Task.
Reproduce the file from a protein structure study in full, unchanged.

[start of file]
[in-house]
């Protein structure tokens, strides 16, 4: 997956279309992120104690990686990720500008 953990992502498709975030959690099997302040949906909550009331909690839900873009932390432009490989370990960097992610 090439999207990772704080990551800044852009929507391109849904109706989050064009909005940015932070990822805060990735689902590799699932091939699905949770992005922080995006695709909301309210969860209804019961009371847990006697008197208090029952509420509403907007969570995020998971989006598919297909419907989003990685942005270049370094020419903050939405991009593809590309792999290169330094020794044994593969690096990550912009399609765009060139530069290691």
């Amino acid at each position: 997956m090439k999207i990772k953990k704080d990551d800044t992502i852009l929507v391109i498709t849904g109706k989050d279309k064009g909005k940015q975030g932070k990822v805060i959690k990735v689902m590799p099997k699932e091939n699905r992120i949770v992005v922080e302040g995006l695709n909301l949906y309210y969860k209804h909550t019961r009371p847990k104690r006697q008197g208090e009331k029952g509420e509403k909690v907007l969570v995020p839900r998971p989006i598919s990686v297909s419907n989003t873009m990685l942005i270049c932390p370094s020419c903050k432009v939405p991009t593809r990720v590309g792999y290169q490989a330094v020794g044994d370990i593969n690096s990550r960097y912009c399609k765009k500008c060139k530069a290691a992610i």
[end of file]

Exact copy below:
[in-house]
């Protein structure tokens, strides 16, 4: 997956279309992120104690990686990720500008 953990992502498709975030959690099997302040949906909550009331909690839900873009932390432009490989370990960097992610 090439999207990772704080990551800044852009929507391109849904109706989050064009909005940015932070990822805060990735689902590799699932091939699905949770992005922080995006695709909301309210969860209804019961009371847990006697008197208090029952509420509403907007969570995020998971989006598919297909419907989003990685942005270049370094020419903050939405991009593809590309792999290169330094020794044994593969690096990550912009399609765009060139530069290691």
């Amino acid at each position: 997956m090439k999207i990772k953990k704080d990551d800044t992502i852009l929507v391109i498709t849904g109706k989050d279309k064009g909005k940015q975030g932070k990822v805060i959690k990735v689902m590799p099997k699932e091939n699905r992120i949770v992005v922080e302040g995006l695709n909301l949906y309210y969860k209804h909550t019961r009371p847990k104690r006697q008197g208090e009331k029952g509420e509403k909690v907007l969570v995020p839900r998971p989006i598919s990686v297909s419907n989003t873009m990685l942005i270049c932390p370094s020419c903050k432009v939405p991009t593809r990720v590309g792999y290169q490989a330094v020794g044994d370990i593969n690096s990550r960097y912009c399609k765009k500008c060139k530069a290691a992610i």